Ask Leslie: What If I Fail To Designate FMLA Leave?

By Leslie Zieren, The McCalmon Group, Inc.

Dear Leslie:

We have 50 or more employees. Our employee has been out for a month on unpaid leave to get treatment for a mental impairment under the ADA. I just realized I could have counted this time as FMLA leave. He is an eligible employee. What do I do?

Signed: Claude


Dear Claude:

Once an employer knows an employee is taking leave that could qualify as FMLA leave, the employer must give the employee a "Notice of Eligibility and Rights & Responsibilities Notice", including a blank medical certification form. When that is returned, an employer must then issue a "Designation Notice".

Since you failed to do this, you should check with your local counsel to see if you can retroactively designate the leave as FMLA leave or whether it is less risky to designate it going forward only.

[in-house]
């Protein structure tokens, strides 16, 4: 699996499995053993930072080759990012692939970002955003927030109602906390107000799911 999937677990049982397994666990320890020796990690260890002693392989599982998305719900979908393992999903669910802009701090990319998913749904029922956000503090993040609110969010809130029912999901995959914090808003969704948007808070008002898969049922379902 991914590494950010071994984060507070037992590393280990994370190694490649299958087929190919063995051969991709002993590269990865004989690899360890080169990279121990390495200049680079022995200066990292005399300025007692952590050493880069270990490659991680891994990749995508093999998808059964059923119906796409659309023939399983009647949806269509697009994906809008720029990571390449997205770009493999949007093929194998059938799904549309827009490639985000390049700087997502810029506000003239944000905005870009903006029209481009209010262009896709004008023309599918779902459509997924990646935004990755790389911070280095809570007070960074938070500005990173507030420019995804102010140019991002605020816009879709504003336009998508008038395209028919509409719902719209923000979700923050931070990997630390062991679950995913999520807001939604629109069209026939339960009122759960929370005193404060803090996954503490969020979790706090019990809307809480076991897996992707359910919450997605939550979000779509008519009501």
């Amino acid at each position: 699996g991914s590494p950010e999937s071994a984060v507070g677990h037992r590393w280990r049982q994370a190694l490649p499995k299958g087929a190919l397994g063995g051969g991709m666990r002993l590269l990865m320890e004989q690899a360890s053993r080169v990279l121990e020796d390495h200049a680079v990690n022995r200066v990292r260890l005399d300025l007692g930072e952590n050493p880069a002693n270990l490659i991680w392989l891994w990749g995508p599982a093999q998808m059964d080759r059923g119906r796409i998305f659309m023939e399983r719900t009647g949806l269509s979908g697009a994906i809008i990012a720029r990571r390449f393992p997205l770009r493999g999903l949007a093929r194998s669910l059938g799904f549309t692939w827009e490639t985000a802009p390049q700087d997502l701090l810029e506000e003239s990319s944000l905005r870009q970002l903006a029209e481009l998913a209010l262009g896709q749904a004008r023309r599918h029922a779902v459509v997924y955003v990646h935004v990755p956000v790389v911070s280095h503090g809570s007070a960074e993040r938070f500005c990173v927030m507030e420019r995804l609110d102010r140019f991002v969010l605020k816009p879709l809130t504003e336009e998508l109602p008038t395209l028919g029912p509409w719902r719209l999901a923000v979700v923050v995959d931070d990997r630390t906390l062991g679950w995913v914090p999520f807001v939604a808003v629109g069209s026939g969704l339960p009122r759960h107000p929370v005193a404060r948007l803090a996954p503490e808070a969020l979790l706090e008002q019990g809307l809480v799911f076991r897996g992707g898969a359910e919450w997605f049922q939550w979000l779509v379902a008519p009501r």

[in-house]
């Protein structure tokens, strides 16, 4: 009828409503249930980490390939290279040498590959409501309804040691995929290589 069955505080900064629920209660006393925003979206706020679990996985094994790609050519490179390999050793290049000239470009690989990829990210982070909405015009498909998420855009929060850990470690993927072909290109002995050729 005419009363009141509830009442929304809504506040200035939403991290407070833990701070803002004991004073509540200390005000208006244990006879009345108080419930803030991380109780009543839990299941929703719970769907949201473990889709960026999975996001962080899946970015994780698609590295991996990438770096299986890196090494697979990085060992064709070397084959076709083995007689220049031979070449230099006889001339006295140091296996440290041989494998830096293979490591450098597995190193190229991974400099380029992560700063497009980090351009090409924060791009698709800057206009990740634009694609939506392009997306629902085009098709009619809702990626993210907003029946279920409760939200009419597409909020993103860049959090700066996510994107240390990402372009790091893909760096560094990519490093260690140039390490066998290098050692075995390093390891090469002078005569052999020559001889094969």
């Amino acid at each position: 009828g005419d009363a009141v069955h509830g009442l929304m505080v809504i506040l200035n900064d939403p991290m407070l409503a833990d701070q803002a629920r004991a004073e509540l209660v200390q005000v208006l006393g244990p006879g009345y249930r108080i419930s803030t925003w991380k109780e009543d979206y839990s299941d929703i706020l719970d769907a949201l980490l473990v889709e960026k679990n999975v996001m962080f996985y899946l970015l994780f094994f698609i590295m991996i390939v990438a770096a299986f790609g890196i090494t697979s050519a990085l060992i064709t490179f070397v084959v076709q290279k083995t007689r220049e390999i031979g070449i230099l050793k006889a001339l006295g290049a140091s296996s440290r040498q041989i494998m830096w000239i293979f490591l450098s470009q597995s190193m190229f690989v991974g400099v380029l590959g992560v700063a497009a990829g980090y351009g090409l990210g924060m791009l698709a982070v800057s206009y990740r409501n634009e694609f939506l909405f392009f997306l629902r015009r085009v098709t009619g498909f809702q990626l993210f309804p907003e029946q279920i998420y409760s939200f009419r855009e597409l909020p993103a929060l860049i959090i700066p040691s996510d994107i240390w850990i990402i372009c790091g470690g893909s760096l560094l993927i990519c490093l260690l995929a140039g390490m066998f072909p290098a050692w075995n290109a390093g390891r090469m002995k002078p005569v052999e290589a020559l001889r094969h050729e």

Retroactive designation can be made, provided the employer's failure to timely designate the leave does not cause any harm to the employee. And, the FMLA states that "in all cases where leave would qualify for FMLA protections, an employer and an employee can mutually agree that leave be retroactively designated as FMLA leave."

Jack McCalmon and Leslie Zieren are attorneys with more than 50 years combined experience assisting employers in lowering their risk, including answering questions, like the one above, through the McCalmon Group's Best Practices Help Line. The Best Practice Help Line is a service of The McCalmon Group, Inc. Your organization may have access to The Best Practice Help Line or a similar service from another provider at no cost to you or at a discount. For questions about The Best Practice Help Line or what similar services are available to you via this Platform, call 888.712.7667.

If you have a question that you would like Jack McCalmon or Leslie Zieren to consider for this column, please submit it to Please note that The McCalmon Group cannot guarantee that your question will be answered. Answers are based on generally accepted risk management best practices. They are not, and should not be considered, legal advice. If you need an answer immediately or desire legal advice, please call your local legal counsel.



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